Surgical techniques for living donor pancreas transplantation

Sidharth Sharma, Kaylene Barrera, Rainer W.G. Gruessner

Research output: Chapter in Book/Report/Conference proceedingChapter

Abstract

The pancreas was the first extrarenal organ that was successfully transplanted from a living donor in 1979. The objective of the procedure is to cure diabetes mellitus and to achieve insulin independence and normoglycemia. In the pre-calcineurin inhibitor era, LD pancreas transplantation offered improved graft survival compared to deceased donor transplants. In the calcineurin inhibitor era, this difference is hardly existent anymore and pancreas transplants from living donors are only performed in the presence of at least 1-haplotype human leukocyte antigen (HLA)-matches, high antibody [panel reactive antibody (PRA)] levels and need for low-dose immunosuppression. With improvements in surgical techniques, anticoagulation and immunosuppression, a living donor pancreas transplant remains a treatment option in selected patients due to elimination of waiting time, decreased rejection rates, and low-dose immunosuppression. Removal and transplantation of a living donor hemi-pancreas using the pancreatic tail with the splenic vessels can be accomplished with a very low surgical risk to both donor and recipient.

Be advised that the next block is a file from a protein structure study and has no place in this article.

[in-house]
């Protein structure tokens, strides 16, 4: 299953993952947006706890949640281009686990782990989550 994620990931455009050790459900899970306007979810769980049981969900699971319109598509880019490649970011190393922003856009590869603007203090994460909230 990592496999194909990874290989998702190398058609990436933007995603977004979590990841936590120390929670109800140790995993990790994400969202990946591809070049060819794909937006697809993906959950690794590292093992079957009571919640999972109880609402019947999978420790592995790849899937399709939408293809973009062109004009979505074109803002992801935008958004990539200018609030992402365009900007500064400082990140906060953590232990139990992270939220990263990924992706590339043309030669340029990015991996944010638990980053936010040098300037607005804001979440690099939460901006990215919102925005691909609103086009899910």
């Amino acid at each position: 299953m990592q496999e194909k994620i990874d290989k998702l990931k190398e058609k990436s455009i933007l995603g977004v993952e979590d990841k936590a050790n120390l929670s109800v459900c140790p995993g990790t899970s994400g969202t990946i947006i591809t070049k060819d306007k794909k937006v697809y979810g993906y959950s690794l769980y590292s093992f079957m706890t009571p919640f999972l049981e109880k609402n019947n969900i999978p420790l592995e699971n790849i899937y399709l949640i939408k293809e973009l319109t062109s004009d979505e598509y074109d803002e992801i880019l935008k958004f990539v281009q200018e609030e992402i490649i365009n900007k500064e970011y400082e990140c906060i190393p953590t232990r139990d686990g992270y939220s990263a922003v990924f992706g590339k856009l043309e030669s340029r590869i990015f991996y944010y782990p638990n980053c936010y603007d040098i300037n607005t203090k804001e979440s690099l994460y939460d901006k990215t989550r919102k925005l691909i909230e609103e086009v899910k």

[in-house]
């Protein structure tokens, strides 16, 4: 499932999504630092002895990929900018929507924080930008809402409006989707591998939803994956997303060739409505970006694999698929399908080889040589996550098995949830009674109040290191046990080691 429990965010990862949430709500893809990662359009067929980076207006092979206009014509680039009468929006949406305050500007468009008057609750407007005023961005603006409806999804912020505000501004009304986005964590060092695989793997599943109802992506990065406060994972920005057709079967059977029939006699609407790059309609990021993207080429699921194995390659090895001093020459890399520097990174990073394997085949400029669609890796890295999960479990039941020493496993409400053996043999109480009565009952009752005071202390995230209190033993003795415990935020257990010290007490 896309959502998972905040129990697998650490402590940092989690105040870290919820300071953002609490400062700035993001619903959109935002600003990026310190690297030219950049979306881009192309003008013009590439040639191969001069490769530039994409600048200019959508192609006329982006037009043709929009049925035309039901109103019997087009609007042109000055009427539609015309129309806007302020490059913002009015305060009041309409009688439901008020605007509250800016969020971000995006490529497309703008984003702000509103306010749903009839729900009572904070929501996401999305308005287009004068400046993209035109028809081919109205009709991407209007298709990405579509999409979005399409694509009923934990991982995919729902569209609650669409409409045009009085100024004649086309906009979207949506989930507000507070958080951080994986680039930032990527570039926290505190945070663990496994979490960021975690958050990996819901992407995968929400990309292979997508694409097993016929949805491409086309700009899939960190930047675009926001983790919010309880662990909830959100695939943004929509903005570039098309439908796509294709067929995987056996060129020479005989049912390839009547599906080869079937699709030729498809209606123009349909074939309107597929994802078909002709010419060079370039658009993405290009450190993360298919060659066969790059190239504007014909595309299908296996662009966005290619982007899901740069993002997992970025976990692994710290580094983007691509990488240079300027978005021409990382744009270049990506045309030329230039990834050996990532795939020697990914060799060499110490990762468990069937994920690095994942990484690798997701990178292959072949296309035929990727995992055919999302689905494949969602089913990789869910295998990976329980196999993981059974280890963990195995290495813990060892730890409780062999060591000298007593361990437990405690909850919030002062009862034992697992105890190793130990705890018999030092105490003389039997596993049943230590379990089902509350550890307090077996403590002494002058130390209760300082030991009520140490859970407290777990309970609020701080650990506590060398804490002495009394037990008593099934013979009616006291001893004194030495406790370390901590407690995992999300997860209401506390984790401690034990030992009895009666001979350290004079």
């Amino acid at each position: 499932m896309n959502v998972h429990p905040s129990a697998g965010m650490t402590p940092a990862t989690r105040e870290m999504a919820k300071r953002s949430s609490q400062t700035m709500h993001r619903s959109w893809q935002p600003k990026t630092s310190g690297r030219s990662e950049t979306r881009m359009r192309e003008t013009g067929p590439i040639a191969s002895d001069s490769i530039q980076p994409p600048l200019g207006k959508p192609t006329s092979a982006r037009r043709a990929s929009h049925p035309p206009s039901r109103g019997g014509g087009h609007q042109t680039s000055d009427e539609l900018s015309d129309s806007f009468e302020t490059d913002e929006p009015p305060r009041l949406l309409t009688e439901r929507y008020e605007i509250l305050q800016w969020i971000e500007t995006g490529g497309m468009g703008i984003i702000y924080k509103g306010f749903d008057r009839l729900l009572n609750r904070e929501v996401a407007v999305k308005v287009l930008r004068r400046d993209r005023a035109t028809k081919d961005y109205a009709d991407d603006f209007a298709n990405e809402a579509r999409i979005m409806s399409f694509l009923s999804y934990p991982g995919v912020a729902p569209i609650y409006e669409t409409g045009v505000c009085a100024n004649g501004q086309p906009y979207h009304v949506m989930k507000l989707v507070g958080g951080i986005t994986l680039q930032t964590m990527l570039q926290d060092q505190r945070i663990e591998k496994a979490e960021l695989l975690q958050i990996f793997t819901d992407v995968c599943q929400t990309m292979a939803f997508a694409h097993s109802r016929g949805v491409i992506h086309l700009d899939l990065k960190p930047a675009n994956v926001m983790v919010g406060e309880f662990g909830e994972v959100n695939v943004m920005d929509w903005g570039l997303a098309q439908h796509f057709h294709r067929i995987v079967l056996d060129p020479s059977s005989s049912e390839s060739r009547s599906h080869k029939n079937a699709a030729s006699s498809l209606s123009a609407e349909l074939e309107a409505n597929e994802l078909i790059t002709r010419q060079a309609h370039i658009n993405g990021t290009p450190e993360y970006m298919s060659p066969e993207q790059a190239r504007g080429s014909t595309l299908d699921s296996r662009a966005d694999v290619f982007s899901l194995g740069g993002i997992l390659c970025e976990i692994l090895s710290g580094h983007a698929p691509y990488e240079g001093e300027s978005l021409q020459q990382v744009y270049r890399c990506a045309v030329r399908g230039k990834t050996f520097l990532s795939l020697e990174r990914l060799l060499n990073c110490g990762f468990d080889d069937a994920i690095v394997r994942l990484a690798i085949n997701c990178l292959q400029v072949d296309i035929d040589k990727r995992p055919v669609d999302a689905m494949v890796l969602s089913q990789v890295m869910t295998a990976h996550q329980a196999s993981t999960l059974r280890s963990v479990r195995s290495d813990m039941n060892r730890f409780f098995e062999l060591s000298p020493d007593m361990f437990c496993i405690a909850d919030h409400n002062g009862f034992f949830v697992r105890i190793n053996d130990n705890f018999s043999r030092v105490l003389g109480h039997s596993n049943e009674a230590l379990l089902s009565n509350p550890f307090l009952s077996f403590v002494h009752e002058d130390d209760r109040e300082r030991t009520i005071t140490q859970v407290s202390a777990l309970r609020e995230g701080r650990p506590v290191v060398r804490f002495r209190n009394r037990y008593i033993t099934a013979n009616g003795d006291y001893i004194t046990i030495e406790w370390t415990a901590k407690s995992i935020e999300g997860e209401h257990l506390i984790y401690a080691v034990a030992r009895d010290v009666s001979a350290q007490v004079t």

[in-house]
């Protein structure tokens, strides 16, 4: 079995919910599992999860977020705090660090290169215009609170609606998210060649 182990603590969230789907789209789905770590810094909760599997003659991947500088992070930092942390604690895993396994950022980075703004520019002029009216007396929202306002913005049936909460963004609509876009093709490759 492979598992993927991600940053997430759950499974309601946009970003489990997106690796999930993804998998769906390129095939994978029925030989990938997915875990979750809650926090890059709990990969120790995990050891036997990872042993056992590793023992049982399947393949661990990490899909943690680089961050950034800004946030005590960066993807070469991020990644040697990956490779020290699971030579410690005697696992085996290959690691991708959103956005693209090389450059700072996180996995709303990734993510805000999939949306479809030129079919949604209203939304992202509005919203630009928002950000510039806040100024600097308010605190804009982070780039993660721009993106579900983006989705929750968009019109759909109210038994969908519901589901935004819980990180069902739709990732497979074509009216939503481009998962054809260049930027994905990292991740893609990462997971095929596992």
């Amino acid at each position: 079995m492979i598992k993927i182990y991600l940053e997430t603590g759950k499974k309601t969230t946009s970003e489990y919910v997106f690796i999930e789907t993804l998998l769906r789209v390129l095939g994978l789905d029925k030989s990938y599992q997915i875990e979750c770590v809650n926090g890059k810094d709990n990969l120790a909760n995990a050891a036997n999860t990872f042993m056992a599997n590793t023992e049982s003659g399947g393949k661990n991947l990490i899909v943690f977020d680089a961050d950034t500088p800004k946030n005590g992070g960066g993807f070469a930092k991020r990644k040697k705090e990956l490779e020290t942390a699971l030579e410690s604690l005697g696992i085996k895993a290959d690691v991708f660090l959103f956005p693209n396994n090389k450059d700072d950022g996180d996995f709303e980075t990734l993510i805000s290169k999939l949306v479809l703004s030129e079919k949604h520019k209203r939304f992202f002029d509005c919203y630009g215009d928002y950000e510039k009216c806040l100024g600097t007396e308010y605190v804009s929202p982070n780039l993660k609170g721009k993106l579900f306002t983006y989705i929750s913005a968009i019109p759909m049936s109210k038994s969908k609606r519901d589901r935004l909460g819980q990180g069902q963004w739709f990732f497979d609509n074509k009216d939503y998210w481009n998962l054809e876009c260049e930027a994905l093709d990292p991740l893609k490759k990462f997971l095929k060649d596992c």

Original languageEnglish (US)
Title of host publicationTransplantation, Bioengineering, and Regeneration of the Endocrine Pancreas
Subtitle of host publicationVolume 1
PublisherElsevier
Pages81-95
Number of pages15
ISBN (Electronic)9780128148334
ISBN (Print)9780128148341
DOIs
StatePublished - Jan 1 2019
Externally publishedYes

Keywords

  • Donor complication
  • Donor operation
  • Laparoscopic procurement
  • Living Donation
  • Management posttransplant
  • Standard Criteria

ASJC Scopus subject areas

  • Biochemistry, Genetics and Molecular Biology(all)

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